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  5. "La donna ha una cintura marr…

"La donna ha una cintura marrone."

Translation:The woman has a brown belt.

April 22, 2013



Better not mess with her...


Why not "marrona" instead of "marrone"?


marrone is an invariable adjective - it does not change with the gender of the noun. There are lots of those - grande, for example.


wow. good to know. thank you!


So it's the same as pink/Rosa?


Imagine it being variable and saying i pantaloni marroni hahaha


I believe you actually would say that, "Marrone" doesn't change in the singular, But it still becomes "Marroni" in the plural, Just like singular nouns ending "-e".


I am sorry, but I'm one of those people who have to know, Why, so the things makes sense to me. Why do all the other colors change gender, but Brown does not?


1: Actually not all other colours change gender, For example Viola and Arancione (Purple and Orange, Respectively) stay the same.
2: There doesn't seem to be any particular reason I can find why some colours change while others don't, It seems ones coming from a Latin word ending with '-um' or '-us' become '-o' and change, While ones coming from a Latin word ending with '-a' don't, Although many of the colours seem to be borrowed from another language, In which case there doesn't seem to be any clear rule for if they change or not.


'cause brown is ugly


thanks Are all colours invariable adjectives?


Im italian and i answer wrong THATS PERFECTTTTT, sorry if i contraddict you but marrone is for everything, the shoes are brown (le scarpe sono marroni) the shoe are brown (la scarpa è marrone) the first form is MARRONI plural MARRONE singular, sorry for the grammar


"donna" = woman = lady right?


donna=woman, lady=signora (more formal)


Yes: an adult female.


'Maroon' is not accepted, which seems rather odd. What is the correct word?


Italian seems not to understand maroon as such.

The Oxford dictionary gives "marrone rossastro", i.e. reddish brown. The ending -astro (for -ish) seems to be usable with most other colours. A useful discovery.

Word Reference gives "granata", or "rosso granata". Since this is related to the colour of pomegranate (fruit) and garnet (stone), I don't think it is quite what I'd mean by maroon.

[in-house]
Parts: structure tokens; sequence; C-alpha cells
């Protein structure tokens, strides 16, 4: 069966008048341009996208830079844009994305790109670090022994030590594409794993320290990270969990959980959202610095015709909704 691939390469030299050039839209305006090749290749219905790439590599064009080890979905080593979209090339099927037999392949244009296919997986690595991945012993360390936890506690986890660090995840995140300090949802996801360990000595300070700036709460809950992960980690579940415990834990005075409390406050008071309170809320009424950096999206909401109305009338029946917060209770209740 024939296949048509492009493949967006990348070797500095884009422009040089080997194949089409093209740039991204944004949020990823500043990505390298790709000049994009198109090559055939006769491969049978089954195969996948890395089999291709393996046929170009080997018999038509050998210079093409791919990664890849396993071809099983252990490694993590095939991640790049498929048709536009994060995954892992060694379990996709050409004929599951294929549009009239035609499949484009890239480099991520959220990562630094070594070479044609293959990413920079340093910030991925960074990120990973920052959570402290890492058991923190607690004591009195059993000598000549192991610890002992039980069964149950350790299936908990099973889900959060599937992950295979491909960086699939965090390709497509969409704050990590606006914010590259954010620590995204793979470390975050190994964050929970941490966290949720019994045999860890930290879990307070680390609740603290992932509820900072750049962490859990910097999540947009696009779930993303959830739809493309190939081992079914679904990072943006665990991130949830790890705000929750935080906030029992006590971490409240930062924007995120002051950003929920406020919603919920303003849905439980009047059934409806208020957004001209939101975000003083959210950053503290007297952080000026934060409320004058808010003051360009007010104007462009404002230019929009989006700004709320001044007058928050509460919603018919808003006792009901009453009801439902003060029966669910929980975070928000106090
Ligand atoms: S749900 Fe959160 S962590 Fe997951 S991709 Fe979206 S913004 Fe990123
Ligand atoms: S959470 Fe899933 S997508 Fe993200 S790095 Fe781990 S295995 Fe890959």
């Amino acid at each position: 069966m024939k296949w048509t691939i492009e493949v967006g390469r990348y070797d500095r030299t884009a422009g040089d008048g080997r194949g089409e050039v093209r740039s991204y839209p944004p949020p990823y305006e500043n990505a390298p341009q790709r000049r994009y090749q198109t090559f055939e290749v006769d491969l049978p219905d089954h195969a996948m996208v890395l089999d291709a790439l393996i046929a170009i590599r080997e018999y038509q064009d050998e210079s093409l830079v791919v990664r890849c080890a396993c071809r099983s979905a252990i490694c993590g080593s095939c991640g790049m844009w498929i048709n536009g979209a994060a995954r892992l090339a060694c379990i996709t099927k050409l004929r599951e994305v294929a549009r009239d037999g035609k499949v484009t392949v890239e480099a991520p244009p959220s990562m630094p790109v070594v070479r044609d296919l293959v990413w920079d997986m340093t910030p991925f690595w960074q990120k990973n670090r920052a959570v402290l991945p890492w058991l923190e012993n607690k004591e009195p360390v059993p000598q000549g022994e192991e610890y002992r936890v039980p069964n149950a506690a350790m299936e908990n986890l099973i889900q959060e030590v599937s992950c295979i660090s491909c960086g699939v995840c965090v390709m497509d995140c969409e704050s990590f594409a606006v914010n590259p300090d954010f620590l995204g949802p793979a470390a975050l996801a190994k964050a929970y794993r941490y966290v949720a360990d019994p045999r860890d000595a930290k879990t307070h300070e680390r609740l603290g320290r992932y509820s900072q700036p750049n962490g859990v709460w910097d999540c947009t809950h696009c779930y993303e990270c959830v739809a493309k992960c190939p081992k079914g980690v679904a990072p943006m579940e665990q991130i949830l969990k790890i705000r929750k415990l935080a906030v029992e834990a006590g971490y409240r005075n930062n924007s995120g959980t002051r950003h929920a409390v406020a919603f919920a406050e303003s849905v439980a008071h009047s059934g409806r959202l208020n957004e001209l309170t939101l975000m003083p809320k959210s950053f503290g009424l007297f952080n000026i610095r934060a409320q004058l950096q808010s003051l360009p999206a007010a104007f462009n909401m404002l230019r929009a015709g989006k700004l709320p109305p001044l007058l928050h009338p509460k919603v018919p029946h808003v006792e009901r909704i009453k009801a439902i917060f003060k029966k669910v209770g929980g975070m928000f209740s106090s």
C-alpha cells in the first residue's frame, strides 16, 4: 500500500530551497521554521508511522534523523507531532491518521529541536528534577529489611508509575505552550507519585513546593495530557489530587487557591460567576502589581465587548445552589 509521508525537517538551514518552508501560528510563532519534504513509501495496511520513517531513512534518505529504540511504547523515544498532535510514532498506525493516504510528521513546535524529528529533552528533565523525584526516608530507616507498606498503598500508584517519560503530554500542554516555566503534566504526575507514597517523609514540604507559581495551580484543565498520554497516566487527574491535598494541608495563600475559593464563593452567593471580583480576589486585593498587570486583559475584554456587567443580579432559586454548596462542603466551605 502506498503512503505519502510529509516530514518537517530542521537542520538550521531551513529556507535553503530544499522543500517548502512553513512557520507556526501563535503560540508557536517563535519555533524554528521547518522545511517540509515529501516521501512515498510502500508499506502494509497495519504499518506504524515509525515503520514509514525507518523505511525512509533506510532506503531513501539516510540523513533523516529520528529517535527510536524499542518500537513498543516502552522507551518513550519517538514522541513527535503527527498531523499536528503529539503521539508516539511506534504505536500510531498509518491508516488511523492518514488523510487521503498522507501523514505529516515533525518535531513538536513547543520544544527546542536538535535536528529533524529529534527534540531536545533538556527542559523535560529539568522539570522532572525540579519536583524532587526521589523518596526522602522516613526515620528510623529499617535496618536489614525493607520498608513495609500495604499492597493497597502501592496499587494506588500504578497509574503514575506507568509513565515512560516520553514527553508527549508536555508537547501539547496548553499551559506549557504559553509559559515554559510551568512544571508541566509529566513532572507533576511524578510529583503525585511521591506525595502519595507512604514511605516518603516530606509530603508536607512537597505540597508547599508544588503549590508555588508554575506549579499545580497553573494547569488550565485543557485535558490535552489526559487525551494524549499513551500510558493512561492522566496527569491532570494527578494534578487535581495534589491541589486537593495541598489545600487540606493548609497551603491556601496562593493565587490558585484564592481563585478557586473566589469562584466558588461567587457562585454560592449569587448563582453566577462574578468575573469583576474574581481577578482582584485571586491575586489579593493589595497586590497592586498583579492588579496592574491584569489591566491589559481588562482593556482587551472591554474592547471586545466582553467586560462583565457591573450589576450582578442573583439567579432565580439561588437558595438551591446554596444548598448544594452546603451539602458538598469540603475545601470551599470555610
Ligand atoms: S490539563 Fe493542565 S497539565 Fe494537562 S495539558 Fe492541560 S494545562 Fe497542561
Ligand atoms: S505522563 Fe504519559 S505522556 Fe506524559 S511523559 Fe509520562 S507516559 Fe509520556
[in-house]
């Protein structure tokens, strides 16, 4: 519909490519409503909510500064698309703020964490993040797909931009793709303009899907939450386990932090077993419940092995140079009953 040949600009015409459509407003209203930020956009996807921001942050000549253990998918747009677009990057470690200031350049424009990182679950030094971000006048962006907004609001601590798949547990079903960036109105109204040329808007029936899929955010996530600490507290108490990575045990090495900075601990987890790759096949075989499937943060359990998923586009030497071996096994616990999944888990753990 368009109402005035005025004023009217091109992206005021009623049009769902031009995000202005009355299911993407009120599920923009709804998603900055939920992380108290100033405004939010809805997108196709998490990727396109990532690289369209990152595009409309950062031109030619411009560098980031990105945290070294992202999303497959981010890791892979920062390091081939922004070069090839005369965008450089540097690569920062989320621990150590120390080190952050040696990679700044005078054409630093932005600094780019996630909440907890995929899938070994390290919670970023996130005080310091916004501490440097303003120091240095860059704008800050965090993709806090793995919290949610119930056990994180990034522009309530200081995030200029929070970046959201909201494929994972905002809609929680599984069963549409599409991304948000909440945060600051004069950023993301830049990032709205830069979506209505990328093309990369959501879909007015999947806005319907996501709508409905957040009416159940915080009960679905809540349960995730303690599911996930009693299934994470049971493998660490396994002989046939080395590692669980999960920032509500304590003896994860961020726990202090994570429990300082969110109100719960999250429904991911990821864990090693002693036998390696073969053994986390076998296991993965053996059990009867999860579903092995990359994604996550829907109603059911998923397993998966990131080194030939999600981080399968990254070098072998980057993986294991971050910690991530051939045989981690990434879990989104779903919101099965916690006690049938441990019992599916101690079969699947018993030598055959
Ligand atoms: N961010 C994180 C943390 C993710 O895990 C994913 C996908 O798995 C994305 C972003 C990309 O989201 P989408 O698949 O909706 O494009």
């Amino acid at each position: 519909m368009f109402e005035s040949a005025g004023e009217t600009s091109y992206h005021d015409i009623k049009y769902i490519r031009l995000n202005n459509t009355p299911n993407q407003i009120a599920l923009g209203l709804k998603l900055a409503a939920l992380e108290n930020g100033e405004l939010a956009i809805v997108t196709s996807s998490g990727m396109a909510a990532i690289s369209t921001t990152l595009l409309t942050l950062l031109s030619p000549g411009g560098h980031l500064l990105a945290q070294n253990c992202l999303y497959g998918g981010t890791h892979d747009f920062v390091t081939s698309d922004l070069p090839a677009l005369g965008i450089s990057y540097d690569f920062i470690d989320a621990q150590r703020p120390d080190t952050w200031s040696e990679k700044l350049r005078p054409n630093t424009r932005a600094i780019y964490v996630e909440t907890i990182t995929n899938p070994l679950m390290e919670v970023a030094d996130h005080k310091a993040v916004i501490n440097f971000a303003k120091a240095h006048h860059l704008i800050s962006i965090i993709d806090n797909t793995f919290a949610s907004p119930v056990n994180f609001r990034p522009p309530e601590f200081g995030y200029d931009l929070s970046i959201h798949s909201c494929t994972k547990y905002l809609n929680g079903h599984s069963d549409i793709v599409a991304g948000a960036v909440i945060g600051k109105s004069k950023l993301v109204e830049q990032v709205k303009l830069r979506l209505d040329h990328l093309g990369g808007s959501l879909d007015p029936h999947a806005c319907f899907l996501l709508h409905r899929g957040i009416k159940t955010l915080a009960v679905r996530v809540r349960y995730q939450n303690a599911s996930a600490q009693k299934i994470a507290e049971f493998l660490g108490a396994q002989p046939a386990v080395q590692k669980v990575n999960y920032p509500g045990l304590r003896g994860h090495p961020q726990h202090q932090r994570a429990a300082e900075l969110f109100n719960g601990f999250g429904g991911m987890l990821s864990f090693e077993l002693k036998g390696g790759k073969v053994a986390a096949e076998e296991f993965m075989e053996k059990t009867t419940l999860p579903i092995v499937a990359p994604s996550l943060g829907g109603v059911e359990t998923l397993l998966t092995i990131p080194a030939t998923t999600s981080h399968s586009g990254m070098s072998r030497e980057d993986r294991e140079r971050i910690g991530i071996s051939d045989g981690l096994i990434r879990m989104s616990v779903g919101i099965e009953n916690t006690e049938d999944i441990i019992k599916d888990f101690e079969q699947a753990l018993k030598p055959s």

The Collins and Reverso dictionaries give "bordeaux", an invariant adjective directly from French.

The renowned paint maker Maimeri does not translate any of its many colours as maroon. It does have a Bordeaux, which is based on pigment PR12 in the international database, Permanent Bordeaux, which is classed as a bluish red. So not exactly maroon.

Take your pick. And why not add "rosso brunastro" (also from Word Reference) for completeness? :-)


It is a question of hypernyms and hyponyms, which vary by language. The English "blue" covers light blue and dark blue - many other languages, e.g. Italian and Russian, have separate names for these. We also say "pink" instead of "light red", so it seems inconsistent that there should be no separate name for light blue. But there you go. Language be illogical. Guy Deutscher's "Through the Language Glass" is a really good read on this and related topics.


Pink comes from the flower, pinks, a flat carnation. The edges of pinks also gave the name to pinking shears.


Thank you for that book title, Fergal, I'll see if I can find it. Sounds good!


As someone who is passionate about colour, I hate using 'marrone' to indicate plain brown also. Maroon is such a rich reddy-brown colour (which personally I am not a fan of). Brown in English covers so many shade from a light tan, to a rich chocolate, as well as all the tinted variations.

But then again, even in English I cannot use base colour names when a shade would do better. My car is a beautiful teal colour and I have interesting conversations with people. Some swear she's blue, and others green. I'd rather say teal.

However, even paint companies do not seem to know colours. Sometimes I will buy a shade of paint that I use a lot so that I do not have to mix it and it's completely different from a paint of the same name from a different manufacturer.


Allie, always go by the pigment number, never the name. Google "pigments database" for a full list.


THANK YOU! Great idea. I shall investigate more.


U answered my question, thanks!


Since she's a stylish Italian I'm sure she never wears it with black shoes!


What is the difference between 'castano' and 'marrone'? Is 'castano' mostly used for hair and eye colors?


Okay so I said the LADY instead of woman has a brown belt. What is the difference?


is it me or do they speak very fast ?


It's fast, but some Italians speak at about twice that speed.


i don't know how anyone can pick the words up on first go, it way faster than a normal person talks .


It's good practice to accustom your ear to it - I have been to Italy and native Italian speakers typically speak even faster. (Or just try streaming Radio Italia from their website for comparison).


And three blue ones..


Also I typed in maroon instead of brown, but marrone sounds like maroon, not brown. Weird, the Italian language is.


Every romance language uses their own version of 'marrone' for brown (pt: marrom, es: marrón, fr:marron, etc), it's germanic languages that took the word to use it for a different color


In German "die Marone" is chestnut. So perhaps the Germans did not change it either.


My new phone is making changes in my typing. sorry


why isn't it marrona


I translated donna as "lady" and it was marked wrong

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